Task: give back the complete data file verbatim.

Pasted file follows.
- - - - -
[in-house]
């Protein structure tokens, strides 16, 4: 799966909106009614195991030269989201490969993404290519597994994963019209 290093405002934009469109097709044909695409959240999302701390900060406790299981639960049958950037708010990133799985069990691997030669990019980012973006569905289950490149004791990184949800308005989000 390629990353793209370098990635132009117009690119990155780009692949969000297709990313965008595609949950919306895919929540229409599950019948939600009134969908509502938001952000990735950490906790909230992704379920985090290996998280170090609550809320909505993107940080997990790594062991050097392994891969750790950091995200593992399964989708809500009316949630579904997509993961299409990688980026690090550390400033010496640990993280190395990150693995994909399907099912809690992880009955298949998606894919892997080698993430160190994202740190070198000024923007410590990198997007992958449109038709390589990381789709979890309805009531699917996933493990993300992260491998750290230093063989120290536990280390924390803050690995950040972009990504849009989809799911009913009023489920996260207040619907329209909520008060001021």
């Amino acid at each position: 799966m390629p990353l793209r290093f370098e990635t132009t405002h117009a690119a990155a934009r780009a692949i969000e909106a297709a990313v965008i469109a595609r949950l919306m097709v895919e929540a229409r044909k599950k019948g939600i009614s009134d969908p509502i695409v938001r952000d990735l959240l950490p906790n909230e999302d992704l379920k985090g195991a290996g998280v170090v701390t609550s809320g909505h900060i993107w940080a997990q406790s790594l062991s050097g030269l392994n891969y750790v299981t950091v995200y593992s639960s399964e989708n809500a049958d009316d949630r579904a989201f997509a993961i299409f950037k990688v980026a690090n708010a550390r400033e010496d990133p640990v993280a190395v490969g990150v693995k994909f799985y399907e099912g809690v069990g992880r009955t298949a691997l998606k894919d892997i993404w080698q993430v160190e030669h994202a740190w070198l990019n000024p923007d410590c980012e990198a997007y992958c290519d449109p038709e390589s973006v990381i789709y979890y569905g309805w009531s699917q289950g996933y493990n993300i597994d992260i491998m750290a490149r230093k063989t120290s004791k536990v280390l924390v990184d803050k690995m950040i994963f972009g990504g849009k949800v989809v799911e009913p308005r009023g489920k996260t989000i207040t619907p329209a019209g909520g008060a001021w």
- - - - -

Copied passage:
[in-house]
């Protein structure tokens, strides 16, 4: 799966909106009614195991030269989201490969993404290519597994994963019209 290093405002934009469109097709044909695409959240999302701390900060406790299981639960049958950037708010990133799985069990691997030669990019980012973006569905289950490149004791990184949800308005989000 390629990353793209370098990635132009117009690119990155780009692949969000297709990313965008595609949950919306895919929540229409599950019948939600009134969908509502938001952000990735950490906790909230992704379920985090290996998280170090609550809320909505993107940080997990790594062991050097392994891969750790950091995200593992399964989708809500009316949630579904997509993961299409990688980026690090550390400033010496640990993280190395990150693995994909399907099912809690992880009955298949998606894919892997080698993430160190994202740190070198000024923007410590990198997007992958449109038709390589990381789709979890309805009531699917996933493990993300992260491998750290230093063989120290536990280390924390803050690995950040972009990504849009989809799911009913009023489920996260207040619907329209909520008060001021």
């Amino acid at each position: 799966m390629p990353l793209r290093f370098e990635t132009t405002h117009a690119a990155a934009r780009a692949i969000e909106a297709a990313v965008i469109a595609r949950l919306m097709v895919e929540a229409r044909k599950k019948g939600i009614s009134d969908p509502i695409v938001r952000d990735l959240l950490p906790n909230e999302d992704l379920k985090g195991a290996g998280v170090v701390t609550s809320g909505h900060i993107w940080a997990q406790s790594l062991s050097g030269l392994n891969y750790v299981t950091v995200y593992s639960s399964e989708n809500a049958d009316d949630r579904a989201f997509a993961i299409f950037k990688v980026a690090n708010a550390r400033e010496d990133p640990v993280a190395v490969g990150v693995k994909f799985y399907e099912g809690v069990g992880r009955t298949a691997l998606k894919d892997i993404w080698q993430v160190e030669h994202a740190w070198l990019n000024p923007d410590c980012e990198a997007y992958c290519d449109p038709e390589s973006v990381i789709y979890y569905g309805w009531s699917q289950g996933y493990n993300i597994d992260i491998m750290a490149r230093k063989t120290s004791k536990v280390l924390v990184d803050k690995m950040i994963f972009g990504g849009k949800v989809v799911e009913p308005r009023g489920k996260t989000i207040t619907p329209a019209g909520g008060a001021w």